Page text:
Alan Philps
The National (Opinion)
January 22, 2010 - 1:00am

Since the earthquake struck Haiti 10 days ago, an arresting satellite picture has flitted across television screens. It shows the Caribbean island of Hispaniola, which is divided between Haiti, the western third, and the Dominican Republic, to the east, the bigger part of the island.

From space, Haiti is grey-brown, all of its forests having been cut down for timber or fuel. But the Dominican Republic is lush and green, visibly flourishing. The two parts of the island seem to come from separate continents, though all that actually divides them is their frontier.

The blankness of Haiti on the satellite picture is a potent symbol of what has happened since January 12. There is no government, no political leadership, no army, and almost no infrastructure. The American military and the United Nations have stepped in to the political void, but even the 82nd Airborne Division is struggling to deliver food and supplies to the wounded and starving.

Haiti is not alone in being struck by earthquakes, floods and hurricanes. But it is a rare example of a state so comprehensively hollowed out by poverty, corruption, mismanagement and environmental distress that the earthquake brought it crashing down in a few minutes.

The truth is that Haiti has been on the wrong side of history for centuries. During all that time the Haitians have been victims of the most rapacious treatment by governments – particularly France and the US – as well as the world’s bankers and their own ruling elite.

In the 1780s Haiti was the pearl of France’s empire in the Caribbean, with a flourishing slave-powered plantation economy producing coffee and sugar. The slaves revolted in 1791, eventually declaring the world’s first black republic. As punishment for gaining independence, Haiti had to pay 150 million francs in gold to France, forcing it to take out loans at high interest from French and US banks.

In 1911 it was occupied by the US to protect the interests of the bond-holders. The grim dictatorship of the Duvalier clan, which kept itself in power from 1957 to 1986 by manipulating the voodoo cult, was backed by Washington on the pretext of keeping Cuban communism at bay.

All the while, the light-skinned ruling elite lined its pockets and shovelled aid money into foreign bank accounts.

The Dominican Republic also suffered exploitation, slavery and corruption, but the outcome has been very different. It had the advantage of being neglected by Spain, the colonial power, once gold and silver were discovered in South America. It was never bled as a plantation economy, kept its debts under control and maintained good relations with Spain. Without Haiti’s problems of debt, over-population and exhausted land, it attracted qualified Spanish immigrants and investment. Thanks to its greater wealth, it can afford to use gas for fuel, thus saving the forests from the devastation of Haiti’s charcoal-burners.

This tale of two countries show how powerful is the cumulative effect of outside forces and domestic decisions. Thanks to being part of the French-speaking world, Haiti produced an elite that looked to Paris and despised the peasantry. For the Dominican Republic, Spain was a faded power during the modern era, forcing its leaders to make the best of their own resources.

There is a lesson here for the Middle East. Many people have compared Haiti with Gaza: both are over-populated and destitute and have richer neighbours who govern their fate. Haiti, of course, is a victim of a natural disaster, its effects exacerbated by centuries of exploitation; Gaza was devastated by the Israeli army in a planned operation designed to punish its people for supporting Hamas.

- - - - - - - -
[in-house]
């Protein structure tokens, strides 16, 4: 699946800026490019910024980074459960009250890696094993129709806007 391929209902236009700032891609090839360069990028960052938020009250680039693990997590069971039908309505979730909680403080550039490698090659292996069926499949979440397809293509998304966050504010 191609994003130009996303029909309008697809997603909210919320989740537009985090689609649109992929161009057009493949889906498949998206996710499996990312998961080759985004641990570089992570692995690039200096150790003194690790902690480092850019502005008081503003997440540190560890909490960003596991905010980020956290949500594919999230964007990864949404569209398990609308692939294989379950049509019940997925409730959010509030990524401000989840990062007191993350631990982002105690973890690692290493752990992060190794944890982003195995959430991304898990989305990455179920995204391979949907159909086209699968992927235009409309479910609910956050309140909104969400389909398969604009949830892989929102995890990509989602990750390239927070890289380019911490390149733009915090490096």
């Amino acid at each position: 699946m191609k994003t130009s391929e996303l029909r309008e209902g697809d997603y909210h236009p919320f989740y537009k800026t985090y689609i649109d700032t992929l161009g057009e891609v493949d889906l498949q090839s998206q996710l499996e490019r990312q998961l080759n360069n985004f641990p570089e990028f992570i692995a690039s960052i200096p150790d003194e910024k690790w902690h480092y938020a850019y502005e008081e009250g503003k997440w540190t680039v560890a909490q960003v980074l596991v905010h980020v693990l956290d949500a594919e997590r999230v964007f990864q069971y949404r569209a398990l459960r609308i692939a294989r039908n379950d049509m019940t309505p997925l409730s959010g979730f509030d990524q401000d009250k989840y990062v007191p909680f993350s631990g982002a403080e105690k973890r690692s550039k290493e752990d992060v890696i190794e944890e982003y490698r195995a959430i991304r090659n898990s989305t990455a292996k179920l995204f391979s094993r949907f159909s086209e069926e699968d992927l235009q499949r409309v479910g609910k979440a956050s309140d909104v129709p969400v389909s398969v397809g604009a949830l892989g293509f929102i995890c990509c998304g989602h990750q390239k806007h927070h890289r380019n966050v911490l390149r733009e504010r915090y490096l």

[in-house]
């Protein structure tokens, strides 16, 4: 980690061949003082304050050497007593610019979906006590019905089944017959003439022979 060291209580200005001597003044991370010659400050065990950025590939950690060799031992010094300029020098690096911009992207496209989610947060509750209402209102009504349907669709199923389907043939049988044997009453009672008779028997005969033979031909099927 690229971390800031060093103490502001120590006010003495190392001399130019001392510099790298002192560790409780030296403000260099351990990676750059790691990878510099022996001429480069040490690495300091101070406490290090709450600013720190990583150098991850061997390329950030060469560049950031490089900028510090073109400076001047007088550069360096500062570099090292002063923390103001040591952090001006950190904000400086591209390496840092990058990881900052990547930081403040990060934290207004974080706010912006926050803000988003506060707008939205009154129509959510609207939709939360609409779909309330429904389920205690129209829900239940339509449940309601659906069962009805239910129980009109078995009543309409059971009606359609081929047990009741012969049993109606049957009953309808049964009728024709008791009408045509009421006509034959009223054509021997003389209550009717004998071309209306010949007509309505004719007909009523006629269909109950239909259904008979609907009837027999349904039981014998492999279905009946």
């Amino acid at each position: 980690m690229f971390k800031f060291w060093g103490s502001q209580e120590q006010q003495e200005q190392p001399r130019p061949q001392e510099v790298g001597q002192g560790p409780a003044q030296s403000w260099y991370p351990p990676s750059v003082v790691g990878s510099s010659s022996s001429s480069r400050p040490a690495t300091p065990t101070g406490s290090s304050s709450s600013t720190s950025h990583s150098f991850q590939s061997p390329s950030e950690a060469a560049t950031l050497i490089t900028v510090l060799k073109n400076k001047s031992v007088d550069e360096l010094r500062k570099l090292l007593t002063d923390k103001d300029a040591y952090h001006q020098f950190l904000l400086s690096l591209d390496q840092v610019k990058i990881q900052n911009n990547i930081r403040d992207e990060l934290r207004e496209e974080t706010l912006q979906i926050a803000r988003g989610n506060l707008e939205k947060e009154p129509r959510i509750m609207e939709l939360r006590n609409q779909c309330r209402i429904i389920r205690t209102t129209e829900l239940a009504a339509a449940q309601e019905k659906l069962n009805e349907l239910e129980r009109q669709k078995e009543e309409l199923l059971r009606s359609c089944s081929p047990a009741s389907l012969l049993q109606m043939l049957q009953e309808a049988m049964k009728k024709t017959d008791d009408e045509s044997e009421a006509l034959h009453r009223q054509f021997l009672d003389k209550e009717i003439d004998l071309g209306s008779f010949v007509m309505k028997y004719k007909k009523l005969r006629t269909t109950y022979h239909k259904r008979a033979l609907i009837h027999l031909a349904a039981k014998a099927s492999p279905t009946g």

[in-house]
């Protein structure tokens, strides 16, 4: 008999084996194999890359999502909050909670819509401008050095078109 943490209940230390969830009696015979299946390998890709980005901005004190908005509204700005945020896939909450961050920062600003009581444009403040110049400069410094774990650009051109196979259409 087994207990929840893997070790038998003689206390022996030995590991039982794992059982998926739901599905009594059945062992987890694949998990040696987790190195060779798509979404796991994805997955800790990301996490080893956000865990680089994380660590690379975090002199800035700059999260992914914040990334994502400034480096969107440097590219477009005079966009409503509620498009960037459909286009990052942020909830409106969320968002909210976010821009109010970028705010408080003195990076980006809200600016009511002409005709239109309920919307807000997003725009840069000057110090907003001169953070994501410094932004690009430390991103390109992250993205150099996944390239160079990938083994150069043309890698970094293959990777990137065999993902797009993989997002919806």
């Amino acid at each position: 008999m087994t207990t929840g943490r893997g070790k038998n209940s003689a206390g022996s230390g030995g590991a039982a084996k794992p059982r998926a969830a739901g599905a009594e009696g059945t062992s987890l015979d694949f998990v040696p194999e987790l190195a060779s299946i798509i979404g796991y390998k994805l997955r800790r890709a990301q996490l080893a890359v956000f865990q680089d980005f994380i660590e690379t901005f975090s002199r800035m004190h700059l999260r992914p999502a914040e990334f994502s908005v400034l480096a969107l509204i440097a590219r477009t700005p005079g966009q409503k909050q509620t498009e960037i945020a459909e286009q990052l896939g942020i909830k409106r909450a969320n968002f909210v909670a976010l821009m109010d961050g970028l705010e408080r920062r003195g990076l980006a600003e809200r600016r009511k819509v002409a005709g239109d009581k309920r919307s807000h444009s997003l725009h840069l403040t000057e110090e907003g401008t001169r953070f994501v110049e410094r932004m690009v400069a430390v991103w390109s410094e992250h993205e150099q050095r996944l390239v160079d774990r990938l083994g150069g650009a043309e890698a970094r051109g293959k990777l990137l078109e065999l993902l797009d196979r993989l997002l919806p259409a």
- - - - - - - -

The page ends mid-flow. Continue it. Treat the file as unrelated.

Much outrage has rightly been expressed at the contrast between the world’s outburst of sympathy for the Haitians and its shameful acquiescence in the Israeli and Egyptian blockade of Gaza. In the future this will only grow as Port-au-Prince is rebuilt while Gaza looks like remaining in ruins, its people kept on minimum rations and quietly forgotten by the world.

Hillary Clinton, the US secretary of state, has promised to support Haiti now and “for the time ahead”. This is not such a cast-iron promise as it sounds: the US has hardly been disengaged from Haiti since 1914, when it sent an occupation force.

If there is a US commitment to rebuilding Haiti it will not be because the Americans love the Haitians. Haitians have, since the slave revolt, been seen as a threat. The US sees Haitian reconstruction as in its national interest to stop an armada of destitute boat people landing on the beaches of Florida. The last thing Barack Obama needs now is an influx of Caribbean refugees, which would only add grist to the right-wing conspiracy mill that he is somehow “un-American” or dedicated to helping only black people.

Mr Obama seems to have accepted that helping Haiti is an issue of national security. But then, he said last year that creating a Palestinian state was in America’s national interest, and that goal has dropped so far down the agenda it seems forgotten.

It is fashionable for Palestinians to say that nothing is going to happen soon, and they should wait for times to change, perhaps for 100 years. I think the wait-and-see brigade should look closely at Haiti. This nation has been fatally weakened by poverty, despair, emigration and feckless leadership. The Haitians have been waiting 200 years since their revolution for things to get better. Despite many pious hopes, it is probably too late to change their fate.

The lesson of Haiti is that history does not wait. It is all the more important for Mr Obama to stick to his promise to rescue the Palestinians from their desperate limbo.


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